BACKGROUND: Hepatitis C virus (HCV) screening is critical to HCV elimination efforts. Simplified diagnostics are required for low-resource settings and difficult-to-reach populations. This retrospective study assessed performance of rapid diagnostic tests (RDTs) for detection of HCV antibodies.
METHODS: Two lots of 13 RDTs were evaluated at three laboratories using archived plasma samples from four countries (Nigeria, Georgia, Cambodia, Belgium). HCV status was determined using three reference tests according to a composite algorithm. Sensitivity and specificity were evaluated in HIV infected and HIV uninfected populations. Operational characteristics were also assessed.
RESULTS: In total, 1,710 samples met inclusion criteria. In HIV uninfected samples (n=384), the majority of RDTs had sensitivity ≥98% in one or both lots and most RDTs had specificity ≥99%. In HIV infected samples (n=264), specificity remained high, but sensitivity was markedly lower than in HIV uninfected samples; only one RDT reached >95%. The majority of HIV infected samples for which sensitivity was low did not have detectable HCV viral load/core antigen. Inter-reader variability, lot-to-lot variability and rate of invalid runs were low for all RDTs (<2%).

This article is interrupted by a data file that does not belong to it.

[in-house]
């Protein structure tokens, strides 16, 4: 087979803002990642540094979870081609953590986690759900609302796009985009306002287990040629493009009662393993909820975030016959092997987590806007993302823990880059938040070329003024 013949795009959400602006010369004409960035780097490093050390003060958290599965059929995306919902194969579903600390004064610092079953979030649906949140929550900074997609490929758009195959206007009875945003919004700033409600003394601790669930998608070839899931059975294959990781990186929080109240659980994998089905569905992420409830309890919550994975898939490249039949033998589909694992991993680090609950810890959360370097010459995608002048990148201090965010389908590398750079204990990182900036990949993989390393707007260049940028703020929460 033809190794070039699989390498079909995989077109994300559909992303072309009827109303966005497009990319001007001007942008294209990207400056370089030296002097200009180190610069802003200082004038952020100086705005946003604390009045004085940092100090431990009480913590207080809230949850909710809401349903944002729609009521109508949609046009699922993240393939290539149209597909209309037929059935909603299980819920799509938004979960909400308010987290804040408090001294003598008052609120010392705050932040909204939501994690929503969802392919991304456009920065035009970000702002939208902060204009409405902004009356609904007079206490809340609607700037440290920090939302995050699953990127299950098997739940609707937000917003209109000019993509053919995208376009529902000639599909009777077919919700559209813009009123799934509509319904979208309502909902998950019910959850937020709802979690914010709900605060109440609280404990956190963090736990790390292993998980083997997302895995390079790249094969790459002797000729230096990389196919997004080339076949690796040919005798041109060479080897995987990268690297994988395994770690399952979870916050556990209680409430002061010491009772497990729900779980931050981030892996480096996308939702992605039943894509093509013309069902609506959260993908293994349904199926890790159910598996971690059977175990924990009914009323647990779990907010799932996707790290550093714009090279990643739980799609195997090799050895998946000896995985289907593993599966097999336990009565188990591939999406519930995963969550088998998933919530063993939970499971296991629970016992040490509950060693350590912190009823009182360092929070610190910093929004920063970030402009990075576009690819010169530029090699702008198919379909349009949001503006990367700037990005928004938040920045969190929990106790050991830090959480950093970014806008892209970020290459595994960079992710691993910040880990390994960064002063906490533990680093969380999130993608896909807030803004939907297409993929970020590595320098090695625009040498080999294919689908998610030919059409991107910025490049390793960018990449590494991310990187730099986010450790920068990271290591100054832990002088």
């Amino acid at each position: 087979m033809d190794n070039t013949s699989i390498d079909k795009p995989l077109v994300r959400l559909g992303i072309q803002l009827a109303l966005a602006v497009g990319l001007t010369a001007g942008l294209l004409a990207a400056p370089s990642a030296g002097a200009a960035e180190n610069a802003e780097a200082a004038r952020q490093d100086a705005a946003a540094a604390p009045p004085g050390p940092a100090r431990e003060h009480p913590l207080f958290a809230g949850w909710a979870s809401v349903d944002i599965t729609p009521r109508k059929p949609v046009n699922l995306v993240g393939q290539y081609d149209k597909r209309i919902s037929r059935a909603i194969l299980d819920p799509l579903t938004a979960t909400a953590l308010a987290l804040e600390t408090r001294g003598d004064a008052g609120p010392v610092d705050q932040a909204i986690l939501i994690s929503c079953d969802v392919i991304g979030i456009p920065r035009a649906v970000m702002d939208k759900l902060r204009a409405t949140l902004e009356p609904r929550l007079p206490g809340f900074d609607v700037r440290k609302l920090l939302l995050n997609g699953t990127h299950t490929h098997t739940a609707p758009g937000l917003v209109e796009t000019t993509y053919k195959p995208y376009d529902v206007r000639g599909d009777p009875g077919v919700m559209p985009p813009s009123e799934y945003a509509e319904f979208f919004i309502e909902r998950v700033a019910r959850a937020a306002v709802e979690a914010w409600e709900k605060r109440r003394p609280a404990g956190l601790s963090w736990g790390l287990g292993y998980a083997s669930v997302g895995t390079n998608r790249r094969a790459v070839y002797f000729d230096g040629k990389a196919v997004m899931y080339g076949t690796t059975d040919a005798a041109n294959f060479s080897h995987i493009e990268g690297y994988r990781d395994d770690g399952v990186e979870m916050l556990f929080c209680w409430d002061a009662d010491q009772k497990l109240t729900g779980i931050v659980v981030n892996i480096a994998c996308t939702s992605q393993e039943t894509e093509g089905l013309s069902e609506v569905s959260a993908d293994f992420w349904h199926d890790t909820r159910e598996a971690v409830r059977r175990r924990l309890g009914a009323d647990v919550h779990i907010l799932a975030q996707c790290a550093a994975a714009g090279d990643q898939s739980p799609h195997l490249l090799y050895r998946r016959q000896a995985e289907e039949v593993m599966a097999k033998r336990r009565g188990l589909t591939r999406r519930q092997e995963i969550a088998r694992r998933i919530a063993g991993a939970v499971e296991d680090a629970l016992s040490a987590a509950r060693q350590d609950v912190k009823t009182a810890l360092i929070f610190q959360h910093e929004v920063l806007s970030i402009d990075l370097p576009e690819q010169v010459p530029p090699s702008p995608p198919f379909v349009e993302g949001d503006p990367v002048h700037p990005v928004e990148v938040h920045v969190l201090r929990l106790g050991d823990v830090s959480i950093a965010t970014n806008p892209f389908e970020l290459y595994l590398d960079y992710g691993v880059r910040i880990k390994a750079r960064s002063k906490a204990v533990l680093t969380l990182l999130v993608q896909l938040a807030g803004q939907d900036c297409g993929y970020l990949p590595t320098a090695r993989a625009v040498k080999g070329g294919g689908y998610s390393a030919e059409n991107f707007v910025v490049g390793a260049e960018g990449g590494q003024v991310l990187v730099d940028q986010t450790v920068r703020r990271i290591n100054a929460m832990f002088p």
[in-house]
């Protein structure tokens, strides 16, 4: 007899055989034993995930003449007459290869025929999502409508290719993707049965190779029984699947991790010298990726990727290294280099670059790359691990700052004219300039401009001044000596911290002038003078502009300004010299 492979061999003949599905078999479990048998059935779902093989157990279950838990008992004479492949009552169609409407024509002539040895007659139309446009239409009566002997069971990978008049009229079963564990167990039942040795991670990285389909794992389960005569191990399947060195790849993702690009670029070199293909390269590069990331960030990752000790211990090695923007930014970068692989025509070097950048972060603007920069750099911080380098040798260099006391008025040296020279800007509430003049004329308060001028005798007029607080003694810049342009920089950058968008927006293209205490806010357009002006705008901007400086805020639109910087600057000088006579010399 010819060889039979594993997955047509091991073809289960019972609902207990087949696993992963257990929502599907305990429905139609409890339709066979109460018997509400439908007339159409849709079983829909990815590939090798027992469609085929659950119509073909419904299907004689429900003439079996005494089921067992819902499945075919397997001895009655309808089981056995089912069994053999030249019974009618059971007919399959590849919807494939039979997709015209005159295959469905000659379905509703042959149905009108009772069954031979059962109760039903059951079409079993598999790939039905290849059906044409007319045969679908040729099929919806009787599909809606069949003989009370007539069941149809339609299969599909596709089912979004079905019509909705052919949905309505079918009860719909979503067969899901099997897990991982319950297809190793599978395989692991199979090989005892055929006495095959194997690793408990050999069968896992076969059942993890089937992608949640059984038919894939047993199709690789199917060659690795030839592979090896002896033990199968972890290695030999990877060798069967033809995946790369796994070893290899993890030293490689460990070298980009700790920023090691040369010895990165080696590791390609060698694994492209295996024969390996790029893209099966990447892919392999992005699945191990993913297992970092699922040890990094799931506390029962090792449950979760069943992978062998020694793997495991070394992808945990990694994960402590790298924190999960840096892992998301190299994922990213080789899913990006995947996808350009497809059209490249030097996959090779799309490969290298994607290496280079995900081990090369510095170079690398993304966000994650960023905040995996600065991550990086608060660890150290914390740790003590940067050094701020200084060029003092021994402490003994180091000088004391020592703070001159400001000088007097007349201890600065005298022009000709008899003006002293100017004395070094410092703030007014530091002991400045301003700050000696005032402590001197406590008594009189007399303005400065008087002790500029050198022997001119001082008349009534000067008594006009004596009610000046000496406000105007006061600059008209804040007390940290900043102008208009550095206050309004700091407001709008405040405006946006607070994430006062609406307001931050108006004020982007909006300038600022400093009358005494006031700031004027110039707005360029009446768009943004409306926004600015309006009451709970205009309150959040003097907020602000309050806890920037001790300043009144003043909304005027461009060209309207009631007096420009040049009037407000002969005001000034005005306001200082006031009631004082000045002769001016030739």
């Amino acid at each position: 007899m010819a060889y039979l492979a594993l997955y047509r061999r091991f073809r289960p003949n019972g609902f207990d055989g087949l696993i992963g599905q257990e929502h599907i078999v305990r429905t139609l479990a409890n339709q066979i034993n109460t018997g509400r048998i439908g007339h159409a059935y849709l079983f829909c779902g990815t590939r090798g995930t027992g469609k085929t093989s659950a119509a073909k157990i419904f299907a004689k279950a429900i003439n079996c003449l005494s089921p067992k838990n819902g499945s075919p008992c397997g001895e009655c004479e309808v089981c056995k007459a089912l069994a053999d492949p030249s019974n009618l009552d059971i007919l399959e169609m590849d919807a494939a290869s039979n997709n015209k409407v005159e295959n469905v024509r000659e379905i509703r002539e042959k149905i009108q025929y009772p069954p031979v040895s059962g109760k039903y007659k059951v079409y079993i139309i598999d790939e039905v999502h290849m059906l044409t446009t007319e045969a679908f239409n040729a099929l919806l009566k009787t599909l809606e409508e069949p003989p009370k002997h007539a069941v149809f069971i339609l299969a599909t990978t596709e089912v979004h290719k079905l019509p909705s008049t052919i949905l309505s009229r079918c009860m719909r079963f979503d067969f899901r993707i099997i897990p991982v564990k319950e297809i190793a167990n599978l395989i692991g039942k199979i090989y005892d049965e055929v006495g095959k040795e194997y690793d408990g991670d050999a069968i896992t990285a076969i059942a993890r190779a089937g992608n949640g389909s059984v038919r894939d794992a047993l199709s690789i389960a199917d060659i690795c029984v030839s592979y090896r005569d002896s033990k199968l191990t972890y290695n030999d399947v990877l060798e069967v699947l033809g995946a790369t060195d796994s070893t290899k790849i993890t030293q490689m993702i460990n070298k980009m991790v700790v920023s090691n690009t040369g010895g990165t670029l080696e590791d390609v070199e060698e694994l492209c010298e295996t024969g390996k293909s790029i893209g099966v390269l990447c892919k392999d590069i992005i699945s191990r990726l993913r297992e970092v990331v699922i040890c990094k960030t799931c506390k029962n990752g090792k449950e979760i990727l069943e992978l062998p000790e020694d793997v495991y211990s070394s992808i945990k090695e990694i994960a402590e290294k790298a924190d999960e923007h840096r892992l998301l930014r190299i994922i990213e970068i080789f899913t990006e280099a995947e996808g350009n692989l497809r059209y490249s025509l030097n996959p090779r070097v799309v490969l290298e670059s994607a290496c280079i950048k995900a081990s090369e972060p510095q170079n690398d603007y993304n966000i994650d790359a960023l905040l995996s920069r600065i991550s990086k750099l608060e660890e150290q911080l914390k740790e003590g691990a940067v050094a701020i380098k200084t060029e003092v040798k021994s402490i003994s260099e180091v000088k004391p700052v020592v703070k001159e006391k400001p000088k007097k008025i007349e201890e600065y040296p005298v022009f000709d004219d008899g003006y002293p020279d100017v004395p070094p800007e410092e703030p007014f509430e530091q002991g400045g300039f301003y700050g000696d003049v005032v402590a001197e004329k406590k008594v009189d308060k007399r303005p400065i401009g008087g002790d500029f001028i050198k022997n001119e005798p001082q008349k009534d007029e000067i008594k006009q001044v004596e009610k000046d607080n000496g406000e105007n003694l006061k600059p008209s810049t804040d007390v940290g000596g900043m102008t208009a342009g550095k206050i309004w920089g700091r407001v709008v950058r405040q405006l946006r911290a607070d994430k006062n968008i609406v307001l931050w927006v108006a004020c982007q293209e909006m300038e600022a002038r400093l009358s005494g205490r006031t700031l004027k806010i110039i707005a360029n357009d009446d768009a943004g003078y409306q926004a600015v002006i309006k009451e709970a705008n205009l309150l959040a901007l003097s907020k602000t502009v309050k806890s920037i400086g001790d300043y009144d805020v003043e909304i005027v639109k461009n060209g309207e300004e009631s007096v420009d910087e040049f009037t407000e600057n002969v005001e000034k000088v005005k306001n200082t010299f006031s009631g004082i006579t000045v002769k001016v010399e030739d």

CONCLUSION: HCV RDTs should be evaluated in the intended target population, as sensitivity can be impacted by population factors such as HIV status.